That said, there is nothing quite like pouring from a magnum or larger bottle for a crowd. I noticed that this year, our local Costco is carrying several magnums at quite reasonable prices.
Cava or prosecco are wonderful sparkling options, and can be obtained and kept cool relatively easy in an ice chest.
For red, here’s a secret – California’s J. Lohr has a terrific Zinfandel called Painter Bridge, which is at a sub-$10 price point and is quite good. I have had friends prefer it to more expensive reds in side-by-side tasting.
For desert, I like Graham’s Six Grapes Port. Usually available for under $20 in grocery shops, it’s an excellent value for a special bottle.
I have also been impressed by the appearance of Sauternes in our local grocery stores at a reasonable price – meaning under $15 for half-sized bottles. If you are unfamiliar with it, Sauternes is a region of Bordeaux which produces a lovely honey-colored sweet wine which is balanced by acidity and usually doesn’t have a high load of alcohol. Of course, you can spring for a Chateau Y’Quem for over $1000 per bottle, but I wouldn’t advise it. (Or if you do, can you please invite me over?)
Visiting someone else’s house
If you are bringing over a gift bottle as a house-warmer, This could be the chance to share something special with your discerning friends. However, unless there are many good wines being brought, I would not recommend it. Most of the time the “something special” could get lost in the crowd and you might feel like your gift was dishonored. Better to bring a desert wine like the Graham’s Six Grapes or Sauternes.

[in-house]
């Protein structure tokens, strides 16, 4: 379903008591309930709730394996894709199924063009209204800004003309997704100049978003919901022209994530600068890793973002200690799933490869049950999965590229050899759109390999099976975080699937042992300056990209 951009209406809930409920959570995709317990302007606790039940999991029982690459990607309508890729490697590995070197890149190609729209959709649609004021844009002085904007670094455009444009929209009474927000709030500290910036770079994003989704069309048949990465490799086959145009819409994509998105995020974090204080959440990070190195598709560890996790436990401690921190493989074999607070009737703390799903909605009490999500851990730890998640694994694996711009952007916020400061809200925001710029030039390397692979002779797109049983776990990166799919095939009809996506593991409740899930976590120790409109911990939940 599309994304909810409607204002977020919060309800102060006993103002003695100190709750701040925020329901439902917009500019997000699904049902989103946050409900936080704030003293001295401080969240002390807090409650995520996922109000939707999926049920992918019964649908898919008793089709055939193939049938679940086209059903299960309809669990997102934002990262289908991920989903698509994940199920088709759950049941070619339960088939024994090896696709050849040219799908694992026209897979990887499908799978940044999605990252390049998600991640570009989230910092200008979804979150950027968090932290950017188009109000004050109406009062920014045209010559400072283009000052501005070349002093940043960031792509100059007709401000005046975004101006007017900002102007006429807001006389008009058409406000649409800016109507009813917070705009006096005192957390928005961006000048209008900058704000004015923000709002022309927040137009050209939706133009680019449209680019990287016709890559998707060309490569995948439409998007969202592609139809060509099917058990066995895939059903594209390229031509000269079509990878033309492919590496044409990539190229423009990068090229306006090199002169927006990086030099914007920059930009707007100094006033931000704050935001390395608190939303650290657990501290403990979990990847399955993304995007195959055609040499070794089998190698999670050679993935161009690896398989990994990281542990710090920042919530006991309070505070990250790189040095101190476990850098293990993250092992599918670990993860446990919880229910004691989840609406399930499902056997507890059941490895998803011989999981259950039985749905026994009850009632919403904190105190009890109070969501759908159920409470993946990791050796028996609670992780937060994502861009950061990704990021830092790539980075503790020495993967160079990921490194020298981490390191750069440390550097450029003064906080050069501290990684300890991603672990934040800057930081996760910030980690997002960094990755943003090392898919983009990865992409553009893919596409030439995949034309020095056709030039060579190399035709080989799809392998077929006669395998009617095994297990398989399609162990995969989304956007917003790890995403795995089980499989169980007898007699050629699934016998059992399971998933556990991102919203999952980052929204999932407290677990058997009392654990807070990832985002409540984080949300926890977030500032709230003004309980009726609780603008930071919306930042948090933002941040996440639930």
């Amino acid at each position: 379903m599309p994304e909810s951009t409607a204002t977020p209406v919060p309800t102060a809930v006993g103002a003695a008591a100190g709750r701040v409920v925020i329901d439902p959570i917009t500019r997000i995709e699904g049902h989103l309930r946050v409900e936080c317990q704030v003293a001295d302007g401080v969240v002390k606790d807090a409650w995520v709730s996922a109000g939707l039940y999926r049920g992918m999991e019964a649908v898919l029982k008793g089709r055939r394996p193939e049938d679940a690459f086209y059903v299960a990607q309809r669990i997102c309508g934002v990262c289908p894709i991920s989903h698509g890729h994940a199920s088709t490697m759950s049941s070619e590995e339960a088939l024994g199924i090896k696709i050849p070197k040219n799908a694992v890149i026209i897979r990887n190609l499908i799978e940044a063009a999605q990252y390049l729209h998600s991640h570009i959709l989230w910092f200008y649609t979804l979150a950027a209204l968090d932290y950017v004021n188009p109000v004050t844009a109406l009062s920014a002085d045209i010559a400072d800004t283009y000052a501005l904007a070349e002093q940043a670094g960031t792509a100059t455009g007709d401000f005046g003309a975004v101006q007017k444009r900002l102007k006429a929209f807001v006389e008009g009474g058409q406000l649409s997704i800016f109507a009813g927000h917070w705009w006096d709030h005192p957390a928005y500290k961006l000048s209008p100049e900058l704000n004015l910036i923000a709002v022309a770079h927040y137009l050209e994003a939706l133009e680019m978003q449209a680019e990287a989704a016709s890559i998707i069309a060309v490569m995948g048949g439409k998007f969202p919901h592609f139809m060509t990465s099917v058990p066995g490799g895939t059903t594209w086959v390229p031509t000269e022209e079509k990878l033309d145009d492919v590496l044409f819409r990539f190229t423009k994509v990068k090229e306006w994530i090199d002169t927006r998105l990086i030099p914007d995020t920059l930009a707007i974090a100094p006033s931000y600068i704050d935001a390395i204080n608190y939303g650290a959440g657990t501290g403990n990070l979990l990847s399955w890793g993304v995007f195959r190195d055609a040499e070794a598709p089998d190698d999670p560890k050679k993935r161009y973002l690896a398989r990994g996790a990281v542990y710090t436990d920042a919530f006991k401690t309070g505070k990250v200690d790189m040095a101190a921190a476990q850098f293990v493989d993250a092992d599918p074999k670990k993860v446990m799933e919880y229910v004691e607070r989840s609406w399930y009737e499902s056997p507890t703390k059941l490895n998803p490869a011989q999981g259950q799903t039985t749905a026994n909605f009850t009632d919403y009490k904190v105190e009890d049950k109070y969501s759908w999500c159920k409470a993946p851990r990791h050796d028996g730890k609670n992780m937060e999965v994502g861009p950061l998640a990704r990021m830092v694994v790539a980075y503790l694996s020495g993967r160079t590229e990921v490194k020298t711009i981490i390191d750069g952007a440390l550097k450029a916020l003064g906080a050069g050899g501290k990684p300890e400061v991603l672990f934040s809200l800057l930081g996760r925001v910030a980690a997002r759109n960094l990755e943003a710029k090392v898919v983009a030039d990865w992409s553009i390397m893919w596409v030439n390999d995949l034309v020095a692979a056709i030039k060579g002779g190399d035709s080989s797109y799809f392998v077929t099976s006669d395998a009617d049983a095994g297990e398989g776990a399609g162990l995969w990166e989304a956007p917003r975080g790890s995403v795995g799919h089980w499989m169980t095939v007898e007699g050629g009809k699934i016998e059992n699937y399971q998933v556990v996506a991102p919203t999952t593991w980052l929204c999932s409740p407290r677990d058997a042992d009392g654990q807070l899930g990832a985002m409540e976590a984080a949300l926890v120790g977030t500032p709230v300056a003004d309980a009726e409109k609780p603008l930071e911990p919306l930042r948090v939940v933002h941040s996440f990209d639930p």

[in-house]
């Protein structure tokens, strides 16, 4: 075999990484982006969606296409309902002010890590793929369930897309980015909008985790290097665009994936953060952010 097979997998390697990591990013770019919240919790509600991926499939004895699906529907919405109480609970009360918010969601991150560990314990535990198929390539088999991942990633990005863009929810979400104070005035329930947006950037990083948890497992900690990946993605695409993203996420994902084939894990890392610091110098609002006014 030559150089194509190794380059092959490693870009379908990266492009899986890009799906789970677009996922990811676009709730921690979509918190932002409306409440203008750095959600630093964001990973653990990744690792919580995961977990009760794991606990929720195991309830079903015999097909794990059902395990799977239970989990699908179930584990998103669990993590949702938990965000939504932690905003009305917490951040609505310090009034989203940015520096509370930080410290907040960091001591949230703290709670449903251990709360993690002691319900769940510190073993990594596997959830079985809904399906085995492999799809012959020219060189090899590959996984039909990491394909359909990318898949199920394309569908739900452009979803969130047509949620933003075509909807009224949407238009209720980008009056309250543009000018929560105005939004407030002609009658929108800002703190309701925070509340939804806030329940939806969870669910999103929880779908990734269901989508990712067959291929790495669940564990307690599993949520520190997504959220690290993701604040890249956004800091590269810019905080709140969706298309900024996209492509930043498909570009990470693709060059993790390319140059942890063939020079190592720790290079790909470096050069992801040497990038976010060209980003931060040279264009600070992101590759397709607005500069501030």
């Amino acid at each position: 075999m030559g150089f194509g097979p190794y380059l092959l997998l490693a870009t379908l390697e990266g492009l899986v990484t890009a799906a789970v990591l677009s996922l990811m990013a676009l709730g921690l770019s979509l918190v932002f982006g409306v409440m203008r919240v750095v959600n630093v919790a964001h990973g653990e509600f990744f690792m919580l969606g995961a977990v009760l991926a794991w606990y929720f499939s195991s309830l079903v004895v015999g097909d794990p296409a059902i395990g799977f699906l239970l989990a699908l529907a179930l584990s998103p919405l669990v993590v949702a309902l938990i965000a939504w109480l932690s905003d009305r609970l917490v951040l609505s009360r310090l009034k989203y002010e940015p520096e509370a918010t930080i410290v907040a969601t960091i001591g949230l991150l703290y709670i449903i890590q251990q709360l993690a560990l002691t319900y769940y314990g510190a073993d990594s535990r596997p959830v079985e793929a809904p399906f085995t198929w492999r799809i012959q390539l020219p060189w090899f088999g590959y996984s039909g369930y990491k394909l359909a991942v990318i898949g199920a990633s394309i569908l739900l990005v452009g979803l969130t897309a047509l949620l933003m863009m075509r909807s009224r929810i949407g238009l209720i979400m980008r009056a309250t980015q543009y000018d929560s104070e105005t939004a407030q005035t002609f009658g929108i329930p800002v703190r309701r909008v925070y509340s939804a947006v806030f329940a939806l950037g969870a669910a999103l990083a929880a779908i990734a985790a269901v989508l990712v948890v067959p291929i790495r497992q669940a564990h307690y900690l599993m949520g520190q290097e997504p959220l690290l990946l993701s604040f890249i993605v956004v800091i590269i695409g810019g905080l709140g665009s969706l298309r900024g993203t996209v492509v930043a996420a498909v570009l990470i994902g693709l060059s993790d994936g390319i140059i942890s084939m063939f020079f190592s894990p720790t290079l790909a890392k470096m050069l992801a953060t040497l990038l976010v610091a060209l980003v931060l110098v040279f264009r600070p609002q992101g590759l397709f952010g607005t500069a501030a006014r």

On the other hand, if you are the designated supplier of wine to the party, consider options which will be widely popular and appreciated by the specific group. My usual rule of thumb is to supply one bottle for every two people. This really should allow for non-drinkers, those who only drink a little and still have some left over at the end of the meal.
A small, private gathering
That’s what we’re having this year at our house – just my wife and I plus our two adult daughters. Here are my picks from the cellar:
- Sparkling: NV Bodega Cruzat Brut – This is a delightful everyday sparkler from a high-altitude region in Argentina. I obtained it from the good folks at Garagiste, and have been very happy with it.
- Red: 2006 Belle Pente Estate Reserve Pinot Noir. This is a reprise from our 2011 Thanksgiving, and is an excellent Willamette Valley wine from the Yamhill-Carlton AVA. The owner / winemaker at Belle Pente suggests that this wine is probably not going to improve any more with age, so it’s time to drink up.
- White: I might skip the white this year. I’m not sure anyone will drink it, although we have plenty of good options to choose from.
- Desert: This one is a puzzler. I have several port options in the wine rack to chose from. I really like local Oregon winemaker Coehlo, whose tasting room is in Amity. They have a number of excellent port options, and I have one I could pull out. On the other hand, I did get a Sauternes from a famous producer, so I might pull out one of those.